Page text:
The Route Dispersal Guidelines (RDG) was introduced in 1994 to provide air connectivity to Jammu & Kashmir, North East, Island territories, and Tier-2 and Tier-3 cities, by way of internal cross-subsidy by airlines, using their profits on 12 trunk routes.
Nearly 20 years after its introduction, the ministry is revisiting the rules to keep the rule relevant in today’s domestic scenario.
The ministry, as you will learn, is forcing regular scheduled airlines to deploy more capacity on category (CAT) II and IIA and III routes, and as part of the regional connectivity scheme, airlines will have to contribute to the Ministry’s Viability Gap Fund (VGF) 2% of the fare of almost all tickets sold.
Under India’s Companies Act of 2013, companies that have a net worth of $80 million, a turnover of at least $160 million, or net profits of at least $800,000 must develop a Corporate Social Responsibility (CSR) policy and spend a minimum of at-least 2% of net profit.
In this case, the Ministry is imposing a 2% on ticket revenues, not profits, irrespective of the size or health of the airline. And is forcing airplanes to fly more onto ‘unprofitable’ routes, without any subsidy, which effectively increases the amount of CSR done in the Indian aviation industry, despite the thin margins and heavy losses.
Double daily to Kochi: Aircraft utilisation crosses 10 hours per day (Aug 14th onward).
Hyderabad seems like the next logical destination.
Airline touches 25 minute turn around, timing though is baffling.
AirAsia India announced the double daily to Kochi today with minimal publicity. The double daily is effective August 14th onward, and that is when the airline’s single aircraft, an A320 registered VT-ATF, will cross 10:00hrs of daily aircraft utilisation. When that happens, the average turnaround time will settle at 30 minutes, and the average block time of each flight will hover around 1 hour.
The airline is yet to utilise the aircraft in the period between 11:20hrs and 15:10hrs: when the aircraft is on ground for almost 4 hours. Disregarding this time on ground, the aircraft’s present utilisation efficiency (total block hours against total time the airplane is used for operations) touches 69%. This number will increase if the aircraft is used on longer sectors, when the airplane spends more time in air.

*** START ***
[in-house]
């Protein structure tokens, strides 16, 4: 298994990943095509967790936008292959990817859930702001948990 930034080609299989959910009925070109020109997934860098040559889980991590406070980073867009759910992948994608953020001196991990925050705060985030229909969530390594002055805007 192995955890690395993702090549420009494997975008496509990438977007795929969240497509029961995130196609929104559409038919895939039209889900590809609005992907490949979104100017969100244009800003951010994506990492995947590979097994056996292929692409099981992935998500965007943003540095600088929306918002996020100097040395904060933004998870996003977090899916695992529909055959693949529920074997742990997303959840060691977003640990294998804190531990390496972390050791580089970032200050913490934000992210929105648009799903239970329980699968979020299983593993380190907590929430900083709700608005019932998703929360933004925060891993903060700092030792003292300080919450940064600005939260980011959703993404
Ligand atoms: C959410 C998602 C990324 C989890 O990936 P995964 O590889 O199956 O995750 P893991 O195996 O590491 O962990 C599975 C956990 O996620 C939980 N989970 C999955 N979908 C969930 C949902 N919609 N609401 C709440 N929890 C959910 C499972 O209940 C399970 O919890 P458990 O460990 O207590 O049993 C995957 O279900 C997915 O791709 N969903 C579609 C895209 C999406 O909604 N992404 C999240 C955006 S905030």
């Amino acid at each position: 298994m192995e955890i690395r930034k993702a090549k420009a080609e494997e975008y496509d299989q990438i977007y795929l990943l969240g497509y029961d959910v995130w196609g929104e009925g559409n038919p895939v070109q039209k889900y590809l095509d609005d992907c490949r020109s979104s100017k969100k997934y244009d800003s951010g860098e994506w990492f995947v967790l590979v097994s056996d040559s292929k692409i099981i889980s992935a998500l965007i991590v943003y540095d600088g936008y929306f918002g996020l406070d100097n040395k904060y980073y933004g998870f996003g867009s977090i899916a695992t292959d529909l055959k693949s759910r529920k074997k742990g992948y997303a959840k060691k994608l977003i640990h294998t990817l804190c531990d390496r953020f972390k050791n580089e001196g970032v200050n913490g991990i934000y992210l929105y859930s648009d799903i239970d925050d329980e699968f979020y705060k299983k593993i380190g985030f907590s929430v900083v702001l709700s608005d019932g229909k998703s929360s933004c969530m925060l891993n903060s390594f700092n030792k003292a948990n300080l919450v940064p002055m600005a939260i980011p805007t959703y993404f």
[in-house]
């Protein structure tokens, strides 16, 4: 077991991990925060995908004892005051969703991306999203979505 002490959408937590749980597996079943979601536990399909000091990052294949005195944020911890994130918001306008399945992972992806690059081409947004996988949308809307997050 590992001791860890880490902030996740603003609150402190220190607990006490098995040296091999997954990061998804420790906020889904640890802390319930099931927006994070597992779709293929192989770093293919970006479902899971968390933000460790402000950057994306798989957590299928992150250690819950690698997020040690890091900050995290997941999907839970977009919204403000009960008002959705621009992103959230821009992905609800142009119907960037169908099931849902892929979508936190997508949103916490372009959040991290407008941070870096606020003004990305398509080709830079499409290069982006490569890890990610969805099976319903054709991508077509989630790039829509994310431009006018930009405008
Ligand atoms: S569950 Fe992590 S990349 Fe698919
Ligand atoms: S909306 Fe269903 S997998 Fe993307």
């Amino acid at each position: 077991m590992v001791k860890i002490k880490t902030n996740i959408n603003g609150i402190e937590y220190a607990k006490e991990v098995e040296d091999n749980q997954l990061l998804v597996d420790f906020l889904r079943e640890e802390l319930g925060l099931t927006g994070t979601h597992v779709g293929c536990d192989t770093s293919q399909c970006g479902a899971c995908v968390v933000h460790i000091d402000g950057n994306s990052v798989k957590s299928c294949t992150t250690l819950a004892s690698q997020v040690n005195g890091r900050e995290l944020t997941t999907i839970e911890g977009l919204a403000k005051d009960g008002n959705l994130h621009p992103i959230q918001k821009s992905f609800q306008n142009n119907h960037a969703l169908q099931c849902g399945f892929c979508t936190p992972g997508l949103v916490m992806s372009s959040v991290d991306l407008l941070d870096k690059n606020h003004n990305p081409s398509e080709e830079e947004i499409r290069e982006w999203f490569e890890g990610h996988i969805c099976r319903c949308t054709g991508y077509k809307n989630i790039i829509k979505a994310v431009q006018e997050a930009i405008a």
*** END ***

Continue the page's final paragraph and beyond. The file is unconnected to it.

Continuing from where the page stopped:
If the other flights in this pattern are to remain, then the aircraft can operate two 1:10hr block hour sectors in that near 4 hour period on ground.
A 1:10hr block flight (see the green range circle in the adjacent map) is possible if the airline flies to one of the following cities: Vijayawada, Hyderabad, Belgaum or Hubli. Hubli’s airport runway is 5,500ft long, and can just meet the runway requirements for the A320. Alternately, the airline can fly sub-1:10 sectors, which include Madurai, Coimbatore, and Mangalore.
Another interesting point is the timings of AirAsia India’s flights. For its Tier II destinations, AirAsia India’s flights do not compete with the competition. For example, between 12:30 and 13:00, there are three departures to Goa, operated by Indigo, SpiceJet, and Jet Airways, what may be considered the “peak” time for departures to the holiday destination Goa from Bangalore. AirAsia India however fills a wide gap, as seen in the graph for the period wise departures to Goa. As for Kochi, the airline operates flights at times that are not served by other airlines, ensuring a comfortable day return for business passengers to Kochi.